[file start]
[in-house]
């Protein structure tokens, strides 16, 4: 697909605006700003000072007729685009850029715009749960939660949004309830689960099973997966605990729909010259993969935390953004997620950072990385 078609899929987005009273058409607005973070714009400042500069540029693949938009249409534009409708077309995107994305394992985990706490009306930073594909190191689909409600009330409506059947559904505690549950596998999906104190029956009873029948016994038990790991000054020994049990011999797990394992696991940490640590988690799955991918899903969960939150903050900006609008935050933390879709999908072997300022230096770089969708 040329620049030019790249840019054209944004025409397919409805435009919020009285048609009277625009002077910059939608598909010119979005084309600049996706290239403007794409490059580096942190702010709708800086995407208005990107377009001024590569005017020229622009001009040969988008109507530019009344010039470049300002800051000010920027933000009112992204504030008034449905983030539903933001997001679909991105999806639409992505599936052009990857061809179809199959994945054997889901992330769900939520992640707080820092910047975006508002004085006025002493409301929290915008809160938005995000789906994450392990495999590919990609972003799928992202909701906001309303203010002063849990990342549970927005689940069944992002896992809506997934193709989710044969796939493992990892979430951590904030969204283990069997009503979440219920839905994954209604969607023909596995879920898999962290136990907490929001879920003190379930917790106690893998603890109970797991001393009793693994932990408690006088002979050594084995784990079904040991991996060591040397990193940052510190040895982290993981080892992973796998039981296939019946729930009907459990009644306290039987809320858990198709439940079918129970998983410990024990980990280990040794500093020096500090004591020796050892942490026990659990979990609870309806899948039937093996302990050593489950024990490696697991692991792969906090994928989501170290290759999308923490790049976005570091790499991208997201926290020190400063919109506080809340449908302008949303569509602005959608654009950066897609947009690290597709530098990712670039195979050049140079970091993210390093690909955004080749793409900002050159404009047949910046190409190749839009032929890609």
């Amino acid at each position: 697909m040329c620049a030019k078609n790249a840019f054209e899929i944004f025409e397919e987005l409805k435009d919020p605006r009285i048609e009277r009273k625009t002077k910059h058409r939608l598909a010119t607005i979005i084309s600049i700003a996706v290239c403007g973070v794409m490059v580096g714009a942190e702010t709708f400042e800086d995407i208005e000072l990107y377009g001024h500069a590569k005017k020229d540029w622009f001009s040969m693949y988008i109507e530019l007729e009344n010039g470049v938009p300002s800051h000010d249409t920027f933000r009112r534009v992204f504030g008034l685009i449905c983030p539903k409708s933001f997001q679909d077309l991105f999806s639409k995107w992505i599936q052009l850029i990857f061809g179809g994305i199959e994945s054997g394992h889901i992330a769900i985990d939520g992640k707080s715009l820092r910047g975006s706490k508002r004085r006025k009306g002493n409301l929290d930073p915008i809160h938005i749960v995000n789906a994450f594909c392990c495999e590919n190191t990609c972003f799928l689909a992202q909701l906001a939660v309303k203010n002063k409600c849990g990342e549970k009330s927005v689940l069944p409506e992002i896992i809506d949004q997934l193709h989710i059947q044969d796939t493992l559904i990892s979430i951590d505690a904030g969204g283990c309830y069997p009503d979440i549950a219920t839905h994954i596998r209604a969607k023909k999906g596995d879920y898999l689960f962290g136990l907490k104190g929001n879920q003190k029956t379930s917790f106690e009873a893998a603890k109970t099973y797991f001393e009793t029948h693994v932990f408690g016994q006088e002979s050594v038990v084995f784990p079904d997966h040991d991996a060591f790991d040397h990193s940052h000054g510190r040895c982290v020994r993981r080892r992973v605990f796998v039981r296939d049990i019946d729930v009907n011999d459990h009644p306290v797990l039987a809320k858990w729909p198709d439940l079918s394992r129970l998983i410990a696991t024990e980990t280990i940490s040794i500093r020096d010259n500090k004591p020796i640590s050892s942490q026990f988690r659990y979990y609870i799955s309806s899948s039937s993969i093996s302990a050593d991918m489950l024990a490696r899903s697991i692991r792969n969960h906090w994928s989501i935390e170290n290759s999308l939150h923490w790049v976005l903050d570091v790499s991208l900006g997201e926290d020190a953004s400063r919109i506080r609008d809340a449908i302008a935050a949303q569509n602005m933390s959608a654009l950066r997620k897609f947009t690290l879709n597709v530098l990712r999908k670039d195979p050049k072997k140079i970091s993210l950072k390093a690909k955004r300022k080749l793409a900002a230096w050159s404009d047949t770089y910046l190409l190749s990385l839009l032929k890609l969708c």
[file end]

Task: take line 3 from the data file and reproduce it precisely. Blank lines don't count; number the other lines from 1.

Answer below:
């Amino acid at each position: 697909m040329c620049a030019k078609n790249a840019f054209e899929i944004f025409e397919e987005l409805k435009d919020p605006r009285i048609e009277r009273k625009t002077k910059h058409r939608l598909a010119t607005i979005i084309s600049i700003a996706v290239c403007g973070v794409m490059v580096g714009a942190e702010t709708f400042e800086d995407i208005e000072l990107y377009g001024h500069a590569k005017k020229d540029w622009f001009s040969m693949y988008i109507e530019l007729e009344n010039g470049v938009p300002s800051h000010d249409t920027f933000r009112r534009v992204f504030g008034l685009i449905c983030p539903k409708s933001f997001q679909d077309l991105f999806s639409k995107w992505i599936q052009l850029i990857f061809g179809g994305i199959e994945s054997g394992h889901i992330a769900i985990d939520g992640k707080s715009l820092r910047g975006s706490k508002r004085r006025k009306g002493n409301l929290d930073p915008i809160h938005i749960v995000n789906a994450f594909c392990c495999e590919n190191t990609c972003f799928l689909a992202q909701l906001a939660v309303k203010n002063k409600c849990g990342e549970k009330s927005v689940l069944p409506e992002i896992i809506d949004q997934l193709h989710i059947q044969d796939t493992l559904i990892s979430i951590d505690a904030g969204g283990c309830y069997p009503d979440i549950a219920t839905h994954i596998r209604a969607k023909k999906g596995d879920y898999l689960f962290g136990l907490k104190g929001n879920q003190k029956t379930s917790f106690e009873a893998a603890k109970t099973y797991f001393e009793t029948h693994v932990f408690g016994q006088e002979s050594v038990v084995f784990p079904d997966h040991d991996a060591f790991d040397h990193s940052h000054g510190r040895c982290v020994r993981r080892r992973v605990f796998v039981r296939d049990i019946d729930v009907n011999d459990h009644p306290v797990l039987a809320k858990w729909p198709d439940l079918s394992r129970l998983i410990a696991t024990e980990t280990i940490s040794i500093r020096d010259n500090k004591p020796i640590s050892s942490q026990f988690r659990y979990y609870i799955s309806s899948s039937s993969i093996s302990a050593d991918m489950l024990a490696r899903s697991i692991r792969n969960h906090w994928s989501i935390e170290n290759s999308l939150h923490w790049v976005l903050d570091v790499s991208l900006g997201e926290d020190a953004s400063r919109i506080r609008d809340a449908i302008a935050a949303q569509n602005m933390s959608a654009l950066r997620k897609f947009t690290l879709n597709v530098l990712r999908k670039d195979p050049k072997k140079i970091s993210l950072k390093a690909k955004r300022k080749l793409a900002a230096w050159s404009d047949t770089y910046l190409l190749s990385l839009l032929k890609l969708c």